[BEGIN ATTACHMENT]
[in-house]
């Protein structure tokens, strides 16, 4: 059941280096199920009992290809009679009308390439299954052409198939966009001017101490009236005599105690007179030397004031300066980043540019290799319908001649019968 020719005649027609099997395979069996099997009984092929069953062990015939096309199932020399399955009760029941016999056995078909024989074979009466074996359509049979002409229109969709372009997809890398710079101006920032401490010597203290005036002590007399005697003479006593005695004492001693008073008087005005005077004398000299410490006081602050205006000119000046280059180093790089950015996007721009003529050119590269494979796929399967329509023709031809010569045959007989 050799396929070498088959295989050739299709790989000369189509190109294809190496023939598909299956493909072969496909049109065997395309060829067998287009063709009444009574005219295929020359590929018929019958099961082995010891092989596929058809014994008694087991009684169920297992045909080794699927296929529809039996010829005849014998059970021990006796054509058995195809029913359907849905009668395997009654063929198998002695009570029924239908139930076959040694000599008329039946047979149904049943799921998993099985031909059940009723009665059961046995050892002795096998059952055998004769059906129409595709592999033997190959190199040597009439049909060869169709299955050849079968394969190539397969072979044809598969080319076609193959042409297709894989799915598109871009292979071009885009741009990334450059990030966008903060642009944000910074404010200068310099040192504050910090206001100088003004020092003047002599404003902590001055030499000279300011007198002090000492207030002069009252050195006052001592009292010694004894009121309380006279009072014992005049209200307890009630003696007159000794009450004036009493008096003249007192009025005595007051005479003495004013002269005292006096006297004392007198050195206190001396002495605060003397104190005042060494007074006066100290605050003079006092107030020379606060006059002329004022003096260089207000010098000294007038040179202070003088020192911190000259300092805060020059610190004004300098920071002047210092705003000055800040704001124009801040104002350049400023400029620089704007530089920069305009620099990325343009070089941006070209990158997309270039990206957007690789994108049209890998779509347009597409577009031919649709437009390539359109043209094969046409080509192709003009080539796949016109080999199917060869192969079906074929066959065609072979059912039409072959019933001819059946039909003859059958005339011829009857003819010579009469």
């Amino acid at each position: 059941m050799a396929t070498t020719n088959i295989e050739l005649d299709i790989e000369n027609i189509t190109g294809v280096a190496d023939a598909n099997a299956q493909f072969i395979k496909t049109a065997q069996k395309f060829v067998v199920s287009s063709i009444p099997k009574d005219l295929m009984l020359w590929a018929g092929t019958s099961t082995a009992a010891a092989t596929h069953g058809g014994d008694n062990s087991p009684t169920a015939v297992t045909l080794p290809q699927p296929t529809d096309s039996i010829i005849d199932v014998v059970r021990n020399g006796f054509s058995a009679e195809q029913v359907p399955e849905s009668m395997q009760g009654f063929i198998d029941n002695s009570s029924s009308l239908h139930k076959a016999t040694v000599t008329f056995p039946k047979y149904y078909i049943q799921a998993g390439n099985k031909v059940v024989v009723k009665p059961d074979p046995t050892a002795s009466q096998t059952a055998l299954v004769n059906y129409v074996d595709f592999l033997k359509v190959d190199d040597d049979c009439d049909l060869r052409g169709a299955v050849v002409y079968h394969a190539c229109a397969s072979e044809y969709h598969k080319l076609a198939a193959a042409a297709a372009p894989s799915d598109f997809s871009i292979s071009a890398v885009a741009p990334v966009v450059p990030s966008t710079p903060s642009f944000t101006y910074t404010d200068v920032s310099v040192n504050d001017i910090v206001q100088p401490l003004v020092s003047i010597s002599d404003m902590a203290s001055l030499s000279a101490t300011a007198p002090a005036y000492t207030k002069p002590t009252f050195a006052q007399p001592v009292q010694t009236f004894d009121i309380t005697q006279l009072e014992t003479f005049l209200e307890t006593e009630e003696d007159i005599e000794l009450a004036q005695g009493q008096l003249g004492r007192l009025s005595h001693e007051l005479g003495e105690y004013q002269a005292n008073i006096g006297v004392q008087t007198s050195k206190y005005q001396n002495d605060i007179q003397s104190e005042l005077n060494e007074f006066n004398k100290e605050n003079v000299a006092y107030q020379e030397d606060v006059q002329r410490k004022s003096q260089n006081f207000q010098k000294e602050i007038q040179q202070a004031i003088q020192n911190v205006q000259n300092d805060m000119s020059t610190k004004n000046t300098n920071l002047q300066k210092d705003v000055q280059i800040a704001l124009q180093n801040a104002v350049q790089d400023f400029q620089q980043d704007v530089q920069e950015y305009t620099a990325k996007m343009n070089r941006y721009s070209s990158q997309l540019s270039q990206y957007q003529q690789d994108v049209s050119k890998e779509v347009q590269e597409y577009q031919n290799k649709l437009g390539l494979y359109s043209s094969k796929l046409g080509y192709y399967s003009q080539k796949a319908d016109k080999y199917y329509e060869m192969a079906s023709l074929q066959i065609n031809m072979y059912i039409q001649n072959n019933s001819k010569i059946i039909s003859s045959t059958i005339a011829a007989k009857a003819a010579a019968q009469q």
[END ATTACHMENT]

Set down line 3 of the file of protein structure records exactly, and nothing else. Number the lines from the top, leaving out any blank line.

């Amino acid at each position: 059941m050799a396929t070498t020719n088959i295989e050739l005649d299709i790989e000369n027609i189509t190109g294809v280096a190496d023939a598909n099997a299956q493909f072969i395979k496909t049109a065997q069996k395309f060829v067998v199920s287009s063709i009444p099997k009574d005219l295929m009984l020359w590929a018929g092929t019958s099961t082995a009992a010891a092989t596929h069953g058809g014994d008694n062990s087991p009684t169920a015939v297992t045909l080794p290809q699927p296929t529809d096309s039996i010829i005849d199932v014998v059970r021990n020399g006796f054509s058995a009679e195809q029913v359907p399955e849905s009668m395997q009760g009654f063929i198998d029941n002695s009570s029924s009308l239908h139930k076959a016999t040694v000599t008329f056995p039946k047979y149904y078909i049943q799921a998993g390439n099985k031909v059940v024989v009723k009665p059961d074979p046995t050892a002795s009466q096998t059952a055998l299954v004769n059906y129409v074996d595709f592999l033997k359509v190959d190199d040597d049979c009439d049909l060869r052409g169709a299955v050849v002409y079968h394969a190539c229109a397969s072979e044809y969709h598969k080319l076609a198939a193959a042409a297709a372009p894989s799915d598109f997809s871009i292979s071009a890398v885009a741009p990334v966009v450059p990030s966008t710079p903060s642009f944000t101006y910074t404010d200068v920032s310099v040192n504050d001017i910090v206001q100088p401490l003004v020092s003047i010597s002599d404003m902590a203290s001055l030499s000279a101490t300011a007198p002090a005036y000492t207030k002069p002590t009252f050195a006052q007399p001592v009292q010694t009236f004894d009121i309380t005697q006279l009072e014992t003479f005049l209200e307890t006593e009630e003696d007159i005599e000794l009450a004036q005695g009493q008096l003249g004492r007192l009025s005595h001693e007051l005479g003495e105690y004013q002269a005292n008073i006096g006297v004392q008087t007198s050195k206190y005005q001396n002495d605060i007179q003397s104190e005042l005077n060494e007074f006066n004398k100290e605050n003079v000299a006092y107030q020379e030397d606060v006059q002329r410490k004022s003096q260089n006081f207000q010098k000294e602050i007038q040179q202070a004031i003088q020192n911190v205006q000259n300092d805060m000119s020059t610190k004004n000046t300098n920071l002047q300066k210092d705003v000055q280059i800040a704001l124009q180093n801040a104002v350049q790089d400023f400029q620089q980043d704007v530089q920069e950015y305009t620099a990325k996007m343009n070089r941006y721009s070209s990158q997309l540019s270039q990206y957007q003529q690789d994108v049209s050119k890998e779509v347009q590269e597409y577009q031919n290799k649709l437009g390539l494979y359109s043209s094969k796929l046409g080509y192709y399967s003009q080539k796949a319908d016109k080999y199917y329509e060869m192969a079906s023709l074929q066959i065609n031809m072979y059912i039409q001649n072959n019933s001819k010569i059946i039909s003859s045959t059958i005339a011829a007989k009857a003819a010579a019968q009469q």